It’s really not looking promising for sports anytime in 2020

If you’re sick of reading “When and how will sports return?” posts, well, you and me both: There is something soothing about the idea of not looking any farther ahead than how to get through today, and leaving the uncertainties of the distant future (i.e., anything past this week) unconsidered. But there are some interesting disjunctions afoot, so once more into the breach:

The last few days has been full of speculation about ways to restart the sports seasons, and oh what speculative ways they are. An NBA tournament entirely in Las Vegas! Stanley Cup games in North Dakota! MLB games at spring training facilities! Only the NFL seems to be talking about playing a regular schedule in front of fans, though California Gov. Gavin Newsom declared Saturday, “I’m not anticipating that happening in this state.”

Meanwhile, the Washington Post skipped asking league officials or political leaders what they’re wishcasting for a sports restart, and instead went to infectious disease experts to see what their best predictions were. And the results weren’t pretty:

  • “From my point of view based on data — and I’m huge sports fan, so this is really hard — I can’t really predict or truly speculate,” said Jared Evans, a senior researcher at Johns Hopkins University’s Applied Physics Laboratory. “We need as a population to be prepared for anything. And also be prepared for that disappointment.”
  • The best-case scenario, [Stanford infectious-disease doctor Dean] Winslow said, is that social distancing and other restrictive measures combined with higher temperatures lead to a dramatic decrease in cases by late May. “That would potentially give public-health people the incentive to at least consider starting to relax these restrictions,” Winslow said. “That would mean allowing potentially sporting events and concerts and that sort of thing to happen by the early fall.”

The problem with resuming sports even in quarantined spaces without fans, as several experts have pointed out, is that a quarantine only works if you can be sure that nobody within the cordon sanitaire is infected. “There are going to have to be considerations in place as far as making sure the participants are tested,” Evans told the Post. “You have to have an understanding where they were, who they were in contact with.” And if even a single player, or player’s family member, or league official, or camera operator tests positive, then you face the possibility of having to halt play entirely and quarantine everyone for another two weeks before starting up again.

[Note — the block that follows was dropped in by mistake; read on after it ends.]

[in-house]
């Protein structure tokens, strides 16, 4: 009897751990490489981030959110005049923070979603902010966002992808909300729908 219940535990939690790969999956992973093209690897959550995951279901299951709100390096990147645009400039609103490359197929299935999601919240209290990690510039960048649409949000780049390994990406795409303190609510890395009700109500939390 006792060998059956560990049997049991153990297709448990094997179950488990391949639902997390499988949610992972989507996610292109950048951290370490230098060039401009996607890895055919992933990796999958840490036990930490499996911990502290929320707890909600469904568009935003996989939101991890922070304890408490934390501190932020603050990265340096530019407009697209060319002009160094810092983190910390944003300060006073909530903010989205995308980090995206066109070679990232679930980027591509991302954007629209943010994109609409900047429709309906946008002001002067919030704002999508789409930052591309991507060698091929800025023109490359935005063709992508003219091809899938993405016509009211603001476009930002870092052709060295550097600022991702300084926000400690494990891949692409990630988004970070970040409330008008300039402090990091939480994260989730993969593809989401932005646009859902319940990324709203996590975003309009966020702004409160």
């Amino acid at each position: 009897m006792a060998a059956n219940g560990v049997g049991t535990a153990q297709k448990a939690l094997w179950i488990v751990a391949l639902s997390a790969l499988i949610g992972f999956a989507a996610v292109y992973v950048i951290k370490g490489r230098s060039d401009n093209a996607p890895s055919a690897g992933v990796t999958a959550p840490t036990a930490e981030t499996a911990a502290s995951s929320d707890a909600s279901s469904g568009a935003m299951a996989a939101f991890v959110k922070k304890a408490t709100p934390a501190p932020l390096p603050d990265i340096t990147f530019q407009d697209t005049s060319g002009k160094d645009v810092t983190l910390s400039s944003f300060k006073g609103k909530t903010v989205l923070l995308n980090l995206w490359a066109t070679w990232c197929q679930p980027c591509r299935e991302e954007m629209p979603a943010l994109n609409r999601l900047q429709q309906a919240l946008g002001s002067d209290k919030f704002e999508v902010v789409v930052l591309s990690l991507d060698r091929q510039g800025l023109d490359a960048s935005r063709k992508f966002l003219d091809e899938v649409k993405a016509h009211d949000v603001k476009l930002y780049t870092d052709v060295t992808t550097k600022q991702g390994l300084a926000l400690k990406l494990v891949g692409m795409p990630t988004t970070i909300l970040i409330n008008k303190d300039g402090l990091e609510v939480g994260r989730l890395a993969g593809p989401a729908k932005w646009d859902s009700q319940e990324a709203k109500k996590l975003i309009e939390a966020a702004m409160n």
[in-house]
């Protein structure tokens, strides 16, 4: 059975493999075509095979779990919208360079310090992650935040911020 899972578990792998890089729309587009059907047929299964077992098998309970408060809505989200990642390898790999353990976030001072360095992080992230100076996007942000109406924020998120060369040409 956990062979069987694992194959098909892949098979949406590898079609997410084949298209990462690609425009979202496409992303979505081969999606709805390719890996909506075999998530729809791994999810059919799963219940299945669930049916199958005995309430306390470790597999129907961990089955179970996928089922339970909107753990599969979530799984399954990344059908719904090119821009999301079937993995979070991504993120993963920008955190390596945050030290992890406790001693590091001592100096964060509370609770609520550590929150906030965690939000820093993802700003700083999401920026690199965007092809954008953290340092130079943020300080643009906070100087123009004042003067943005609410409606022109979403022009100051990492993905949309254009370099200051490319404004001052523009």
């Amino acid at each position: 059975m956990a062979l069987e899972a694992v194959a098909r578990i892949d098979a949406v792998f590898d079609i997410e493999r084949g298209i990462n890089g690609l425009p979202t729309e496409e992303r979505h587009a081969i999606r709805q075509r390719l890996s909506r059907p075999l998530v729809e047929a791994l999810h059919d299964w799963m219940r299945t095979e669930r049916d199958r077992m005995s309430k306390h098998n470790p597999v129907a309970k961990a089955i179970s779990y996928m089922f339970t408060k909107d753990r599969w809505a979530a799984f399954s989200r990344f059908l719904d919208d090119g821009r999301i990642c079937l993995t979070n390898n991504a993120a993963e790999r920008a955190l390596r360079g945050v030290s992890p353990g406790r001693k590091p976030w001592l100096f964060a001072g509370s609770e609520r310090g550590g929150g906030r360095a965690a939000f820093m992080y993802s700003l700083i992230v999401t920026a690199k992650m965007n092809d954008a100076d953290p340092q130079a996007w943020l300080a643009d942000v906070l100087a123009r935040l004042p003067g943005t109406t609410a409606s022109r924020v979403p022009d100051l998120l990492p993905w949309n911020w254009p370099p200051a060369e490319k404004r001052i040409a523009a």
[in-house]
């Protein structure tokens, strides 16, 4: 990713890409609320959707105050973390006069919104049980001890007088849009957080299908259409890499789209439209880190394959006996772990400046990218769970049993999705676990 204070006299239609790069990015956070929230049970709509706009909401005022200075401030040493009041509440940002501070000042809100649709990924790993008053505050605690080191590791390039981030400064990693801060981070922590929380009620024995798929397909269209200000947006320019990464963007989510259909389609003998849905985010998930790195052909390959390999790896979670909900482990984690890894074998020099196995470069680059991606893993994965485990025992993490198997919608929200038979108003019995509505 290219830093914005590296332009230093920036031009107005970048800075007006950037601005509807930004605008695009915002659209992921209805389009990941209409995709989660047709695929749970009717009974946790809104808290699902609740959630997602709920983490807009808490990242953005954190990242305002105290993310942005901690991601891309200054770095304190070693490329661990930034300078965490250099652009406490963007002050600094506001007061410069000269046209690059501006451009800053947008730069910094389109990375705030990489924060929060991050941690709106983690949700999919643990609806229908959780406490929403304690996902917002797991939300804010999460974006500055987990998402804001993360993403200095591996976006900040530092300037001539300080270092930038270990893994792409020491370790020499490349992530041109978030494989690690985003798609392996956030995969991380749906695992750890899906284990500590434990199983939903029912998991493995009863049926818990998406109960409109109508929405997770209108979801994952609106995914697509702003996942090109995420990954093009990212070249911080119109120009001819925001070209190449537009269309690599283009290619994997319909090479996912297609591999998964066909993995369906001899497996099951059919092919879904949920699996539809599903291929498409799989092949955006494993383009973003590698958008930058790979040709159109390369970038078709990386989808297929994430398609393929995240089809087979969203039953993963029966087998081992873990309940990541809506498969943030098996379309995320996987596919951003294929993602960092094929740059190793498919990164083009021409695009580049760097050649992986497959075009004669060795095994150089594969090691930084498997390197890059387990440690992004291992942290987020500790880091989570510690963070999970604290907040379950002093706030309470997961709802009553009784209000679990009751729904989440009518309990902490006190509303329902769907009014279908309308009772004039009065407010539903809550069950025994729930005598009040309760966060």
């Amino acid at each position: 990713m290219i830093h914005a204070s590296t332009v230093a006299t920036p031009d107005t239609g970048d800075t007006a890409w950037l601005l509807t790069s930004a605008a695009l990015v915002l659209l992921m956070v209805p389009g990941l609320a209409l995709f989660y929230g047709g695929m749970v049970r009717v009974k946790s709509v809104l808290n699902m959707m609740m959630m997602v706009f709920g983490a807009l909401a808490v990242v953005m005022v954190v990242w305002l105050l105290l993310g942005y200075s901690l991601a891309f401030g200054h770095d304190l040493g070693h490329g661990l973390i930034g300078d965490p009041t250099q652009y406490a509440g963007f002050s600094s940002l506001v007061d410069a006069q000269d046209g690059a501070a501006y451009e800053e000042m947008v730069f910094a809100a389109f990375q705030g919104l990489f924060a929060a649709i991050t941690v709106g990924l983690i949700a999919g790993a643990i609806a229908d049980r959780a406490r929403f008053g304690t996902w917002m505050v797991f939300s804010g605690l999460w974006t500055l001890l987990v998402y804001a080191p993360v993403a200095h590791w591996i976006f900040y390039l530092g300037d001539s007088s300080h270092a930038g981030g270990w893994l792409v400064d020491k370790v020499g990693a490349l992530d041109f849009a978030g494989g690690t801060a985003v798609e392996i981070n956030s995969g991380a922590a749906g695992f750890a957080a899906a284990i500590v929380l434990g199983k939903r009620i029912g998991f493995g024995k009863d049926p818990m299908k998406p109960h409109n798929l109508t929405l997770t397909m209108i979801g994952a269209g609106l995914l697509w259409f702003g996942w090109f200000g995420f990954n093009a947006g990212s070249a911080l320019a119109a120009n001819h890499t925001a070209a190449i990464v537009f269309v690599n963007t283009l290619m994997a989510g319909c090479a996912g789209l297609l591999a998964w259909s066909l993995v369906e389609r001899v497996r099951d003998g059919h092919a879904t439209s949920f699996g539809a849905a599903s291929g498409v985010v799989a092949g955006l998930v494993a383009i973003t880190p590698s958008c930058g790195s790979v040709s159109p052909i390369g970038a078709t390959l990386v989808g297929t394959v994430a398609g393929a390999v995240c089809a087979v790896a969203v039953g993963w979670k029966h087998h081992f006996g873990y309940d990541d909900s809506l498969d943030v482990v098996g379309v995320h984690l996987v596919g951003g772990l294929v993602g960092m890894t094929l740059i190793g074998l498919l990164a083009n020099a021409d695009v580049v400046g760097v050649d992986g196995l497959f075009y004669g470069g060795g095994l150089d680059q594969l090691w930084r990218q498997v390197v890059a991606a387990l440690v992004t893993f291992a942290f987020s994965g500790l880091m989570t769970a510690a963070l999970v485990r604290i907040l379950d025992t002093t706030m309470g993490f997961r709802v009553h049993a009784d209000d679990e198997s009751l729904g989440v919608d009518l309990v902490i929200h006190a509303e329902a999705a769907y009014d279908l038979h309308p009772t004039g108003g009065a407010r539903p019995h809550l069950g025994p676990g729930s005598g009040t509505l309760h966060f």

The Post further notes that neither China nor Japan has been able to set a solid date for resuming sports leagues, which would be the best test of what a return to normalcy (or even semi-normalcy) might look like for the rest of the world. Meanwhile, in a worst- or even moderate-case scenario (this remains the best overview of the range of futures we could be facing), we could easily see organized sports entirely suspended until a vaccine can be developed, hopefully in 2021 — though I suppose in the interim you could see smaller groups of negative-testing (or better yet, already recovered from coronavirus) players competing in H-O-R-S-E tournaments or ad hoc War Cup–style competitions.

This, needless to say, would not only make 2020 suck even worse for sports fans, it would wreak havoc on every corner of the baseball economy, as leagues would be left battling with media partners over TV contracts, and teams with fans over ticket sales money, and TV carriers with fans over cable bills. It could also be devastating to leagues without much financial cushion; while global soccer teams might be helped out by FIFA’s huge cash reserves — who knew that one day we’d actually be glad for FIFA’s propensity for stockpiling gold and jewels? — that’s not going to help leagues like the WNBA or minor-league baseball that run on shoestring budgets and have either no parent leagues or ones that actively want them dead, though hopefully they’re at least getting to suspend rent payments during the pandemic, which should cut down on their costs. (Whether public stadium owners absolving teams from rent or at least letting them defer payments counts as subsidies is a question that normally I’d be all over, but under the circumstances we probably have bigger fish to fry.)

In other words, we probably have a lot of Marbula One in our futures. I wonder if the O’raceway was built with public funds…